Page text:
Featured Research

from universities, journals, and other organizations

Safety of standing passengers in urban buses

Date:
October 22, 2012
Source:
Asociación RUVID
Summary:
People that travel standing up in buses are susceptible of suffering falls and injuries, particularly elderly people. Safety measures, however, mostly target seated passengers.

SAFEBUS project.
Credit: Image courtesy of Asociación RUVID

People that travel standing up in buses are susceptible of suffering falls and injuries, particularly elderly people. Safety measures, however, mostly target seated passengers.

The Instituto de Biomecánica de Valencia (IBV) and the Universitat Politècnica de València along with other research centres and metropolitan bus networks have completed the SAFEBUS project which aims to improve the safety of bus users.

The study showed that the frequency of incidents is very low, mostly caused by accelerations or brusque braking. There were no major injuries or wounds. Several of these incidents, can be related directly to design elements, such as corridor width, seat space, height of the step, grips, door closing, etc.

The most conflictive locations in the inner cabin are the entrance and the exit of the bus, the access to the seats and the main corridor. The passengers most likely to be involved in an incident are older persons but they usually use the reserved seats and are very careful; in fact they wait until the bus has fully stopped to get off.

At the moment, there are different public transport vehicles on the market with safety solutions that are, basically, targeting seated users. However, standing passengers are still the most vulnerable, especially older persons. More specifically, falls associated with transport account for 10% of total falls in this group.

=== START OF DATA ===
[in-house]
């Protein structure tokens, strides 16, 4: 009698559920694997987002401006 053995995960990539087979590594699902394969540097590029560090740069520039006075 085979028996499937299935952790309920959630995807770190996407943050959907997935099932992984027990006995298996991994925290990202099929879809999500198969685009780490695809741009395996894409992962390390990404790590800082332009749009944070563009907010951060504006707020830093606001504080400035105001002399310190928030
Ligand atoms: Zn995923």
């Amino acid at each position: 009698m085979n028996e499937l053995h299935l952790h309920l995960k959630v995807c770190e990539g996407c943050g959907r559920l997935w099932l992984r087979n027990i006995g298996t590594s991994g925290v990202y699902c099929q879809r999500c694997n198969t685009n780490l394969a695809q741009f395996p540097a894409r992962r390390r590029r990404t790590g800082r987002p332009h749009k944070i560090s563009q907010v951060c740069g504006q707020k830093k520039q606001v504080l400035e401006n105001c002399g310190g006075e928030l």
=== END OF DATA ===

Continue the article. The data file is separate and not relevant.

"The SAFEBUS project aims to cover this gap on the market by offering a safer and more user-oriented integrated system, trying to avoid falls of standing passengers, or with passengers being knocked down in the areas for getting on or off the bus," explains the director of Automobile and Mass Transport Area in IBV, José Solaz.

"We can improve safety if, for example, we extend the corridor and open area with semi-sitting seats with a grip function that makes access for passengers inside the bus easier, especially if they are carrying bags or trolleys, and also offer them somewhere to rest comfortably. Although there are solutions such as non-slip floors and vertical grips, we can work on designs that allow multiple grips to standing passengers in order to have good support at different heights," said José Solaz.

Public transport by bus in cities is designed as a succession of stops where passengers get on and off the vehicle according to their destination, and where users may travel either standing or seated. These peculiarities of urban transport involve that when buses stop, the movement of people around the bus is high, thus multiplying the possibilities of an accident. The project also aims to avoid the problems associated with these situations.

SAFEBUS project is co-funded by the Ministry of Economy and Competitiveness through the National Scientific Research, Development and Technological Innovation Plan, and by the European Union through the ERDF funds.

Alongside the Instituto de Biomecánica de Valencia (IBV) and Centro Zaragoza, the project features the participation of Cognitive Robots (as coordinator), Castrosua and Universitat Politècnica de València (UPV) through the Instituto de Diseño y Fabricación (IDF). Also, EMT Valencia and TUZSA, metropolitan bus networks of Valencia and Zaragoza, have collaborated in the field studies.